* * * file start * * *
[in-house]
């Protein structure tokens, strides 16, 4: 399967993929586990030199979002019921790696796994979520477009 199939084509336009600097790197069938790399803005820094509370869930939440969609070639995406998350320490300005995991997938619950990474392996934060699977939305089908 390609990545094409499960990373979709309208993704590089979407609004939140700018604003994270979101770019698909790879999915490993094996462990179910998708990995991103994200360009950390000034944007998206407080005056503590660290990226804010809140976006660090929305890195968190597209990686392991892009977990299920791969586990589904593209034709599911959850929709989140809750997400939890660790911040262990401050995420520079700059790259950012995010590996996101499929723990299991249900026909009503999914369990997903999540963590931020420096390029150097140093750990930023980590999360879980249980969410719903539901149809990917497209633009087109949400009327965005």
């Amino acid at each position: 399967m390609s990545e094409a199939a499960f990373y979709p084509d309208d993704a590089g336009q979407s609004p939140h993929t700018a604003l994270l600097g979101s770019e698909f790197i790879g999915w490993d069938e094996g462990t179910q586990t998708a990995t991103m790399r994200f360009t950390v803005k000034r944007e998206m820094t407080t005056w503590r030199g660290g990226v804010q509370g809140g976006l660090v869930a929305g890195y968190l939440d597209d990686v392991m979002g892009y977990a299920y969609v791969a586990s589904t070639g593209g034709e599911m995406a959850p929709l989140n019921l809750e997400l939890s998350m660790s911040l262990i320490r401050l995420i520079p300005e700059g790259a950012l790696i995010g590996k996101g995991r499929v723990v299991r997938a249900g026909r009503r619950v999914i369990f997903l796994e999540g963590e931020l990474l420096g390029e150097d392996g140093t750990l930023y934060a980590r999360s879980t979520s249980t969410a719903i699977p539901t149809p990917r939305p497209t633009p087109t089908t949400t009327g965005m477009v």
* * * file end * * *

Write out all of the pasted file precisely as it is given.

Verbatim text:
[in-house]
């Protein structure tokens, strides 16, 4: 399967993929586990030199979002019921790696796994979520477009 199939084509336009600097790197069938790399803005820094509370869930939440969609070639995406998350320490300005995991997938619950990474392996934060699977939305089908 390609990545094409499960990373979709309208993704590089979407609004939140700018604003994270979101770019698909790879999915490993094996462990179910998708990995991103994200360009950390000034944007998206407080005056503590660290990226804010809140976006660090929305890195968190597209990686392991892009977990299920791969586990589904593209034709599911959850929709989140809750997400939890660790911040262990401050995420520079700059790259950012995010590996996101499929723990299991249900026909009503999914369990997903999540963590931020420096390029150097140093750990930023980590999360879980249980969410719903539901149809990917497209633009087109949400009327965005």
């Amino acid at each position: 399967m390609s990545e094409a199939a499960f990373y979709p084509d309208d993704a590089g336009q979407s609004p939140h993929t700018a604003l994270l600097g979101s770019e698909f790197i790879g999915w490993d069938e094996g462990t179910q586990t998708a990995t991103m790399r994200f360009t950390v803005k000034r944007e998206m820094t407080t005056w503590r030199g660290g990226v804010q509370g809140g976006l660090v869930a929305g890195y968190l939440d597209d990686v392991m979002g892009y977990a299920y969609v791969a586990s589904t070639g593209g034709e599911m995406a959850p929709l989140n019921l809750e997400l939890s998350m660790s911040l262990i320490r401050l995420i520079p300005e700059g790259a950012l790696i995010g590996k996101g995991r499929v723990v299991r997938a249900g026909r009503r619950v999914i369990f997903l796994e999540g963590e931020l990474l420096g390029e150097d392996g140093t750990l930023y934060a980590r999360s879980t979520s249980t969410a719903i699977p539901t149809p990917r939305p497209t633009p087109t089908t949400t009327g965005m477009v």